I was asked recently what I thought would be one the most pressing political issues in 2018.
Although my list of possible answers to that question is a lengthy one ultimately I believe that the future of NAFTA, the North American Free Trade Agreement, may well be Canada's most pressing concerns. Even the Prime Minister is quoted as suggesting that the 'unpredictability' of NAFTA keeps him awake at night.
The concern is an understandable one.
NAFTA represents some big numbers. In 2015, Canada-U.S. trade in goods and services reached close to $881 billion. The United States is the number one destination for Canadian merchandise exports. Close to 80% of all Canadian exports end up in the US.
Between 1993 and 2015 Canadian merchandise exports to USA increased annually at a rate of almost 4.6 percent. I could continue citing many significant numbers but more importantly we have to look beyond the numbers.
Ultimately these numbers relate to jobs. As part of my work as a Member of Parliament, I often visit with many small, medium and even large scale private employers. It is increasingly common to find goods and service providers that have found lucrative markets somewhere in the United States.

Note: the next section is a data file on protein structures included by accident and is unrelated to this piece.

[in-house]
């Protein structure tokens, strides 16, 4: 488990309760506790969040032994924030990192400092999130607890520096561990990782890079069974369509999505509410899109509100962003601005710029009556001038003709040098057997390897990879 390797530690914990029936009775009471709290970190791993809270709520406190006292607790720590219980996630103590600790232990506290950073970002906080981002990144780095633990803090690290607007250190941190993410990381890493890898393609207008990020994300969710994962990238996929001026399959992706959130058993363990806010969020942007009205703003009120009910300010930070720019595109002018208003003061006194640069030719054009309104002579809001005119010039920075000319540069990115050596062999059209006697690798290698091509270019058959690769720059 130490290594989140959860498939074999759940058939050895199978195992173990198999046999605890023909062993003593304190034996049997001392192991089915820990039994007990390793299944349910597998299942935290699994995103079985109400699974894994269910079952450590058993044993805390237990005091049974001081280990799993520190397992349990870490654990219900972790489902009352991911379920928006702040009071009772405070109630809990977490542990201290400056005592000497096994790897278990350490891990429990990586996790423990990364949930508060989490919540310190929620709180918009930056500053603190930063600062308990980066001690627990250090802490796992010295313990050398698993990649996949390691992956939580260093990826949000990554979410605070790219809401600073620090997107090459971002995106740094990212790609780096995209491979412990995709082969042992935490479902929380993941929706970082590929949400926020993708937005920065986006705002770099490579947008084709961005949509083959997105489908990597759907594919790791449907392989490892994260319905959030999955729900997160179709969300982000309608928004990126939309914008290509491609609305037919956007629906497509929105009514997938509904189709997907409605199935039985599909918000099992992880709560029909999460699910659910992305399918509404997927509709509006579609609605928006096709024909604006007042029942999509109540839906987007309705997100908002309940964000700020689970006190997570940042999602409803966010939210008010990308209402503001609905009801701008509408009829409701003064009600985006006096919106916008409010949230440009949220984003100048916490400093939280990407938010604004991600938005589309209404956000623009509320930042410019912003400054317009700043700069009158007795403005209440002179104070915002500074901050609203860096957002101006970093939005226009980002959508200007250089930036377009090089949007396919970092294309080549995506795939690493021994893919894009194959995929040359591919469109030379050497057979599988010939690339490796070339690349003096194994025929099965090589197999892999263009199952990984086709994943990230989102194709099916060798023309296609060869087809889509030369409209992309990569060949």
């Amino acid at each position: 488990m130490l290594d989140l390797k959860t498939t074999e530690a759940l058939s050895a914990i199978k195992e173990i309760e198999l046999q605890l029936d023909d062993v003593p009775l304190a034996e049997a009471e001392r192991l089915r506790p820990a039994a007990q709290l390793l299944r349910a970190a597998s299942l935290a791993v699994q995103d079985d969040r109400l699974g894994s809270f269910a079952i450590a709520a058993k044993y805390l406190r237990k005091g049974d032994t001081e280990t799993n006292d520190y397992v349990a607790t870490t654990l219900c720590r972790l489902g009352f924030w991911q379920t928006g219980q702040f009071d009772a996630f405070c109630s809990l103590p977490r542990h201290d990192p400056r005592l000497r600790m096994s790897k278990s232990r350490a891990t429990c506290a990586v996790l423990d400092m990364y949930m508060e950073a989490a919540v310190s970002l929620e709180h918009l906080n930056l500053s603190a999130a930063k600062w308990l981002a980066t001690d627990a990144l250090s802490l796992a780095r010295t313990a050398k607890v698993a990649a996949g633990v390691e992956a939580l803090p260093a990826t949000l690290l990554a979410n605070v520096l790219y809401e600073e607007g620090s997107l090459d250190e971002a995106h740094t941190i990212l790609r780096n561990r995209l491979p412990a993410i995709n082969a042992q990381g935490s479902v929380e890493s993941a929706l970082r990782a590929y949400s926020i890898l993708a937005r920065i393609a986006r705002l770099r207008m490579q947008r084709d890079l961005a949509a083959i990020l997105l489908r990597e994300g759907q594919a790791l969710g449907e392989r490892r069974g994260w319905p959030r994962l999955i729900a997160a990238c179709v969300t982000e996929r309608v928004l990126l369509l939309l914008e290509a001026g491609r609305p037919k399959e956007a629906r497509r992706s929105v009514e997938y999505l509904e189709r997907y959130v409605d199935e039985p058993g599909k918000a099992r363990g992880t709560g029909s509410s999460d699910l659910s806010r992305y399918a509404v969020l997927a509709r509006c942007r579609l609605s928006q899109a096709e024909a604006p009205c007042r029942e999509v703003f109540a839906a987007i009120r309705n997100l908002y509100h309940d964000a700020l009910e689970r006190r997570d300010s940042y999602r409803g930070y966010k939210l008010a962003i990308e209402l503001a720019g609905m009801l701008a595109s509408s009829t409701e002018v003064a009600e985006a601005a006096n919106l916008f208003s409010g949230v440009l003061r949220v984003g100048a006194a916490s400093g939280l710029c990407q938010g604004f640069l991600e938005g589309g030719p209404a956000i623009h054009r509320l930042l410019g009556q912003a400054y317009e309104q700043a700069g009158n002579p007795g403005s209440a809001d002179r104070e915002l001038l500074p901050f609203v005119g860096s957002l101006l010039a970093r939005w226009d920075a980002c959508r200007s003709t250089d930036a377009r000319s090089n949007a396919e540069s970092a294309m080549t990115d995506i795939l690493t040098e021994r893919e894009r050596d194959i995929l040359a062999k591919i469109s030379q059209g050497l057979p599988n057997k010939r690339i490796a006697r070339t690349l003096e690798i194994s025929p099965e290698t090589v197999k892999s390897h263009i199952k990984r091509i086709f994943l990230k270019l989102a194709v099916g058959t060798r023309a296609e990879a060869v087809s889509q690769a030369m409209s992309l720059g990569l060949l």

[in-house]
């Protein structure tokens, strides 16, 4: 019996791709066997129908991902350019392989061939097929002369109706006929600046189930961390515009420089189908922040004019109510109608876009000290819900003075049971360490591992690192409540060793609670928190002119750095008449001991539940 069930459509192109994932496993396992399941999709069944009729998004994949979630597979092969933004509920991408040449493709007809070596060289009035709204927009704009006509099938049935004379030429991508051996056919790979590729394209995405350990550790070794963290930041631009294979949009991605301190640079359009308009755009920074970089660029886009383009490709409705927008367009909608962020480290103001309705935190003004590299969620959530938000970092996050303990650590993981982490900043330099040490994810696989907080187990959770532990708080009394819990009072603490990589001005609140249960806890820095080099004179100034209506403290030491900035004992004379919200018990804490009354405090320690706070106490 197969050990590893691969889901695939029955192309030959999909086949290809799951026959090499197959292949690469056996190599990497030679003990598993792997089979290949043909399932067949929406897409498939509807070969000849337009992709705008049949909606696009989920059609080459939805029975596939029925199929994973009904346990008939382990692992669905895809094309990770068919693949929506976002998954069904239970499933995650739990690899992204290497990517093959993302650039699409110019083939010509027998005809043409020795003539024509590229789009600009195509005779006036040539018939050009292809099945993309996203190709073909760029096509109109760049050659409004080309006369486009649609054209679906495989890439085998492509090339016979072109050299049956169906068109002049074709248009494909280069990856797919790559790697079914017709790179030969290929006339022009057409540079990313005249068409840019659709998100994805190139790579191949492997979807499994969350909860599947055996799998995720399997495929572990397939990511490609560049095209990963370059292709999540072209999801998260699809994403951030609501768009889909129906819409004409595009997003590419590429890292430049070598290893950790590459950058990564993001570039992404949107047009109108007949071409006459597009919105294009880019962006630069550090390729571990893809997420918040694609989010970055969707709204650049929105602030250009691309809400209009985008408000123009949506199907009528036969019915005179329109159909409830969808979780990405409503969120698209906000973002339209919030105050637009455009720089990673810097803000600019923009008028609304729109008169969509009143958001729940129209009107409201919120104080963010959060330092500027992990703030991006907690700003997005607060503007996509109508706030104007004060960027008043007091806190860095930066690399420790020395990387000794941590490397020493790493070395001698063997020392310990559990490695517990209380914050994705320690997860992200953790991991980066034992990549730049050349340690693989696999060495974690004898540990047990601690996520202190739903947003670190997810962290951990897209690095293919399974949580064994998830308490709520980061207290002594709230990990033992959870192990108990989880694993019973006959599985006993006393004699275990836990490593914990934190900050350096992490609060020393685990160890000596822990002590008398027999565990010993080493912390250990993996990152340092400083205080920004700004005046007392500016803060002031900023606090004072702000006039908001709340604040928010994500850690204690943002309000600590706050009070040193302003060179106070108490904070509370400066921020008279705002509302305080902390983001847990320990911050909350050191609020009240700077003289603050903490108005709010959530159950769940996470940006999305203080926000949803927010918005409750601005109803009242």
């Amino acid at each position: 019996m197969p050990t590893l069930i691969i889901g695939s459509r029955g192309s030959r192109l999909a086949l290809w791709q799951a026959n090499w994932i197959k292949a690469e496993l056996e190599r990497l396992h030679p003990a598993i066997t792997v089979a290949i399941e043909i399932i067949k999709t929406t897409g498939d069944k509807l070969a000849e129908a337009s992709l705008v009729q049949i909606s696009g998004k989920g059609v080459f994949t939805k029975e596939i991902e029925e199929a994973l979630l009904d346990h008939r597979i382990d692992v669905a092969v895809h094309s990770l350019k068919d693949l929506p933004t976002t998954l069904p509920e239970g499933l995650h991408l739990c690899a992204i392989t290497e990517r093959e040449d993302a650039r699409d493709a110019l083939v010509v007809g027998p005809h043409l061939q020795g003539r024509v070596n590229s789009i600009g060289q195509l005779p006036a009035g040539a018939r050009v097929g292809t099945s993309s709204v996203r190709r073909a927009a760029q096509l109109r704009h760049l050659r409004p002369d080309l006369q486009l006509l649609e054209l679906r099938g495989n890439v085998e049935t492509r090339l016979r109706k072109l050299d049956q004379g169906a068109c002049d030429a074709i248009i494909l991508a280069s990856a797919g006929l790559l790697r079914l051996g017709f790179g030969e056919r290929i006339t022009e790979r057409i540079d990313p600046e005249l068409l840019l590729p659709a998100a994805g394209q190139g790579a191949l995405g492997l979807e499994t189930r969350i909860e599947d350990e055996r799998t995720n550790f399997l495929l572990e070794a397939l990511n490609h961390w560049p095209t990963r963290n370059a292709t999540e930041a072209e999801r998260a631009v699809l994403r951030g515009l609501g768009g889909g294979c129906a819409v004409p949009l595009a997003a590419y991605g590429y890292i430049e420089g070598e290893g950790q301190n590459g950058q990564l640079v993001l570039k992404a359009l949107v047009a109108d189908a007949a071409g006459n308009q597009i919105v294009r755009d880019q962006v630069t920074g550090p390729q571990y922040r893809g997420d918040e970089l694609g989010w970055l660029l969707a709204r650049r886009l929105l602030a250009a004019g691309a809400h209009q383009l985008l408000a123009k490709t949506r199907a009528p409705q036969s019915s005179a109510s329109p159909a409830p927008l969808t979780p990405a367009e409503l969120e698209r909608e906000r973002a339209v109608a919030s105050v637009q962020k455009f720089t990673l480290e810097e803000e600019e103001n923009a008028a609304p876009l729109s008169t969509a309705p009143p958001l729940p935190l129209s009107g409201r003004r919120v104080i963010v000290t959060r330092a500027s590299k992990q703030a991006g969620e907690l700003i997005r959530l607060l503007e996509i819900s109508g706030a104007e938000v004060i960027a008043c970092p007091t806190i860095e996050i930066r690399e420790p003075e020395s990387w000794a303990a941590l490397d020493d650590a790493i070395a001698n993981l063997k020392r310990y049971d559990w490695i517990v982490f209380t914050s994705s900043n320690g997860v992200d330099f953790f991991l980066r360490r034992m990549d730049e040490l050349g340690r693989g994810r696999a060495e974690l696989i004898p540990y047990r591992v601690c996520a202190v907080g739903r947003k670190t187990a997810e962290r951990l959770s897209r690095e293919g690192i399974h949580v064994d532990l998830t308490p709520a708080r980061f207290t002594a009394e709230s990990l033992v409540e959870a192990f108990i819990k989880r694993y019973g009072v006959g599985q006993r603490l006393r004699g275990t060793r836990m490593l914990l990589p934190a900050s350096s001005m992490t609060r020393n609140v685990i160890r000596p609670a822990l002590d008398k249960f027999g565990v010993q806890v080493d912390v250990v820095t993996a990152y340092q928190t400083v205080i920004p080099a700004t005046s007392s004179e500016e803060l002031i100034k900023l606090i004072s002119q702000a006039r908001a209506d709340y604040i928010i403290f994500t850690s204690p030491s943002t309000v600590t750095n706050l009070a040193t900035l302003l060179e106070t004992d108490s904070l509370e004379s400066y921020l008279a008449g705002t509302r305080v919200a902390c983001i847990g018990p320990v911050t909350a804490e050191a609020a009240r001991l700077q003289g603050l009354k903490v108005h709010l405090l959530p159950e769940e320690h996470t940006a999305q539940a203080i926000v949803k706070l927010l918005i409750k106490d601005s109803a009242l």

I mention private sector employers because we must never forget it is the private sector that pays for the public sector.
Recently at a public forum in Sackville, Nova Scotia, Prime Minister Trudeau called the United States an "unruly neighbor".
Also this week Canada initiated a WTO (World Trade Organization) complaint against the United States on the eve of the next round of NAFTA negotiations. In response the United States has called this WTO complaint a "broad and ill-advised attack".
These actions have led to significant amounts of speculation on the future of the NAFTA agreement.
One of the additional challenges has been the Prime Minister's insistence that trade deals should be based on "progressive trade" and include language around topics such as labour, gender and environmental rights.
This begs the question - would Canadians accept societal values from another country demanded upon us in order to accept a trade deal?
So far the USA, China and other TransPacific Partnership (TPP) member nations have either rejected outright or raised concerns about this approach to trade.
With Canada being unable to advance further trade relations in other markets, there is now greater pressure for success in the NAFTA negotiations.
My question this week- do you believe the Prime Minister should abandon the demand to include "progressive trade" language in trade negotiations or do you view this as something that Canada should be steadfast on?
I can be reached at Dan.Albas@parl.gc.ca or call toll free 1-800-665-8711
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Dan Albas is the Member of Parliament for the riding of Central Okanagan-Similkameen-Nicola.